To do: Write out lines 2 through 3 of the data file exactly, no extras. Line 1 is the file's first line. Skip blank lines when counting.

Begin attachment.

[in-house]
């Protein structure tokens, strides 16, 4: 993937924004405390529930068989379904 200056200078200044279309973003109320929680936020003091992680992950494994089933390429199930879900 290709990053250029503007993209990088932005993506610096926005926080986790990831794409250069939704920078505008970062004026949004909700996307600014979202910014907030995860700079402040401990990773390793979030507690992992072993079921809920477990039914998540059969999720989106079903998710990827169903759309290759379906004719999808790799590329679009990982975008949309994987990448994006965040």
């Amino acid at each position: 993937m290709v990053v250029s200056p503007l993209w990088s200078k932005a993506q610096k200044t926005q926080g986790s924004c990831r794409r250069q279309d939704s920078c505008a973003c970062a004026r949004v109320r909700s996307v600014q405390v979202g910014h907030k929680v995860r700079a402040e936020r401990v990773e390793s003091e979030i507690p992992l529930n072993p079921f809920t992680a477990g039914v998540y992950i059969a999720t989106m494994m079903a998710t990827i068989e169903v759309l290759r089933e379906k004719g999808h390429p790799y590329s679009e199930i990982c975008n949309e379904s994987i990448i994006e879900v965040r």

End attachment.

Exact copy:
């Protein structure tokens, strides 16, 4: 993937924004405390529930068989379904 200056200078200044279309973003109320929680936020003091992680992950494994089933390429199930879900 290709990053250029503007993209990088932005993506610096926005926080986790990831794409250069939704920078505008970062004026949004909700996307600014979202910014907030995860700079402040401990990773390793979030507690992992072993079921809920477990039914998540059969999720989106079903998710990827169903759309290759379906004719999808790799590329679009990982975008949309994987990448994006965040």
């Amino acid at each position: 993937m290709v990053v250029s200056p503007l993209w990088s200078k932005a993506q610096k200044t926005q926080g986790s924004c990831r794409r250069q279309d939704s920078c505008a973003c970062a004026r949004v109320r909700s996307v600014q405390v979202g910014h907030k929680v995860r700079a402040e936020r401990v990773e390793s003091e979030i507690p992992l529930n072993p079921f809920t992680a477990g039914v998540y992950i059969a999720t989106m494994m079903a998710t990827i068989e169903v759309l290759r089933e379906k004719g999808h390429p790799y590329s679009e199930i990982c975008n949309e379904s994987i990448i994006e879900v965040r």